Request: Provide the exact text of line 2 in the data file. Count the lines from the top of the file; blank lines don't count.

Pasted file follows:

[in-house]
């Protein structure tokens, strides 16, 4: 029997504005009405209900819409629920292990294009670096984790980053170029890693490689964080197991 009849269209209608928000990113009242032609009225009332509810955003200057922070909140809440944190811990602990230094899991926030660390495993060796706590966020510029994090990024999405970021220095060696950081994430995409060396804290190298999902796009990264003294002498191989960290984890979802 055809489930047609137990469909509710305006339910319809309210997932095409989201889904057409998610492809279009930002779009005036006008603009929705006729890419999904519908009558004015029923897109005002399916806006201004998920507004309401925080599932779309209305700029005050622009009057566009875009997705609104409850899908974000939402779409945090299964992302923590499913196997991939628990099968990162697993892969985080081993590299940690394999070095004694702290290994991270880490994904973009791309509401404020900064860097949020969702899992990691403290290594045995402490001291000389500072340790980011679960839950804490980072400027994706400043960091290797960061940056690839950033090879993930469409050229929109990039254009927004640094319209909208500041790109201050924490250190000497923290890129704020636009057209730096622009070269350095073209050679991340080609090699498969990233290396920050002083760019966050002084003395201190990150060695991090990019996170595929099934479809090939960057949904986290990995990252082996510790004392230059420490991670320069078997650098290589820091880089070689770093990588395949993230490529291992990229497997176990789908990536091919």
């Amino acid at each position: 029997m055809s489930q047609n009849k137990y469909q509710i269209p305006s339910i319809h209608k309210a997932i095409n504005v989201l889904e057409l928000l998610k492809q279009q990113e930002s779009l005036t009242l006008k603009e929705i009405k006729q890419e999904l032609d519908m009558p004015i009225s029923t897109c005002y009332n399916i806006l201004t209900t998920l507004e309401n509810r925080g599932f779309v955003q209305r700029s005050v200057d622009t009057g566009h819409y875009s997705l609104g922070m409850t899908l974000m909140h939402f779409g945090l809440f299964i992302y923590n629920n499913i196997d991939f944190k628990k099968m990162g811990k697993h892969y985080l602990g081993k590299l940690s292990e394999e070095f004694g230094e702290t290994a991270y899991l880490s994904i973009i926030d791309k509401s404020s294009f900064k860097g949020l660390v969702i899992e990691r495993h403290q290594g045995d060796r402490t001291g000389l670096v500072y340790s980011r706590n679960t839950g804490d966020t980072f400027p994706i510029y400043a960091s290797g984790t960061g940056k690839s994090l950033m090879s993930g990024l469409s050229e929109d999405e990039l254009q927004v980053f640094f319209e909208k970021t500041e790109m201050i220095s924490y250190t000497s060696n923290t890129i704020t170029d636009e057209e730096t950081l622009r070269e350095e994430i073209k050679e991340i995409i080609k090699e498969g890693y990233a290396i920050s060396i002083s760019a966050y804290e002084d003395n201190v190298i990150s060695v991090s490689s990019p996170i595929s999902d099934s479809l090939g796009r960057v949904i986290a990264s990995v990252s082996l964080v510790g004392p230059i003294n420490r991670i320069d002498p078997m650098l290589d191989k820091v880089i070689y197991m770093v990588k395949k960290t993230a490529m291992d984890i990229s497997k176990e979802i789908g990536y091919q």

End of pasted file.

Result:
């Protein structure tokens, strides 16, 4: 029997504005009405209900819409629920292990294009670096984790980053170029890693490689964080197991 009849269209209608928000990113009242032609009225009332509810955003200057922070909140809440944190811990602990230094899991926030660390495993060796706590966020510029994090990024999405970021220095060696950081994430995409060396804290190298999902796009990264003294002498191989960290984890979802 055809489930047609137990469909509710305006339910319809309210997932095409989201889904057409998610492809279009930002779009005036006008603009929705006729890419999904519908009558004015029923897109005002399916806006201004998920507004309401925080599932779309209305700029005050622009009057566009875009997705609104409850899908974000939402779409945090299964992302923590499913196997991939628990099968990162697993892969985080081993590299940690394999070095004694702290290994991270880490994904973009791309509401404020900064860097949020969702899992990691403290290594045995402490001291000389500072340790980011679960839950804490980072400027994706400043960091290797960061940056690839950033090879993930469409050229929109990039254009927004640094319209909208500041790109201050924490250190000497923290890129704020636009057209730096622009070269350095073209050679991340080609090699498969990233290396920050002083760019966050002084003395201190990150060695991090990019996170595929099934479809090939960057949904986290990995990252082996510790004392230059420490991670320069078997650098290589820091880089070689770093990588395949993230490529291992990229497997176990789908990536091919």